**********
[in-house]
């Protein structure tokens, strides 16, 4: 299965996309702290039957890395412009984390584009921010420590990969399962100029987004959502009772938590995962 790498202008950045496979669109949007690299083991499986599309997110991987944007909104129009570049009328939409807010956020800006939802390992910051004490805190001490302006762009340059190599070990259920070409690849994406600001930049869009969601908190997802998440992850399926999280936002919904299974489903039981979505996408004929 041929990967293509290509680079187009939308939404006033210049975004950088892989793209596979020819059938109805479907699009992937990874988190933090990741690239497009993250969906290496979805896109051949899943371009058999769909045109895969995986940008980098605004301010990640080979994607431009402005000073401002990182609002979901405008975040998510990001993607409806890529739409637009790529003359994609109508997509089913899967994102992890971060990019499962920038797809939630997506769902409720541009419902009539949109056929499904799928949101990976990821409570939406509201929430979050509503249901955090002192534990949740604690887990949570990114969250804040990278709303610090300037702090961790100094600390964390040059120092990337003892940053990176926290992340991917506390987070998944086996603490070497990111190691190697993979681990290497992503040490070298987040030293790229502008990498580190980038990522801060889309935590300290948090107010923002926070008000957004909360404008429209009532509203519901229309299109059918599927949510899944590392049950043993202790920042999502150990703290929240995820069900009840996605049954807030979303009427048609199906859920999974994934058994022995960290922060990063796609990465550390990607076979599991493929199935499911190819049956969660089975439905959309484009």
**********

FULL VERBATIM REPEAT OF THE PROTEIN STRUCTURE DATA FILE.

[in-house]
């Protein structure tokens, strides 16, 4: 299965996309702290039957890395412009984390584009921010420590990969399962100029987004959502009772938590995962 790498202008950045496979669109949007690299083991499986599309997110991987944007909104129009570049009328939409807010956020800006939802390992910051004490805190001490302006762009340059190599070990259920070409690849994406600001930049869009969601908190997802998440992850399926999280936002919904299974489903039981979505996408004929 041929990967293509290509680079187009939308939404006033210049975004950088892989793209596979020819059938109805479907699009992937990874988190933090990741690239497009993250969906290496979805896109051949899943371009058999769909045109895969995986940008980098605004301010990640080979994607431009402005000073401002990182609002979901405008975040998510990001993607409806890529739409637009790529003359994609109508997509089913899967994102992890971060990019499962920038797809939630997506769902409720541009419902009539949109056929499904799928949101990976990821409570939406509201929430979050509503249901955090002192534990949740604690887990949570990114969250804040990278709303610090300037702090961790100094600390964390040059120092990337003892940053990176926290992340991917506390987070998944086996603490070497990111190691190697993979681990290497992503040490070298987040030293790229502008990498580190980038990522801060889309935590300290948090107010923002926070008000957004909360404008429209009532509203519901229309299109059918599927949510899944590392049950043993202790920042999502150990703290929240995820069900009840996605049954807030979303009427048609199906859920999974994934058994022995960290922060990063796609990465550390990607076979599991493929199935499911190819049956969660089975439905959309484009």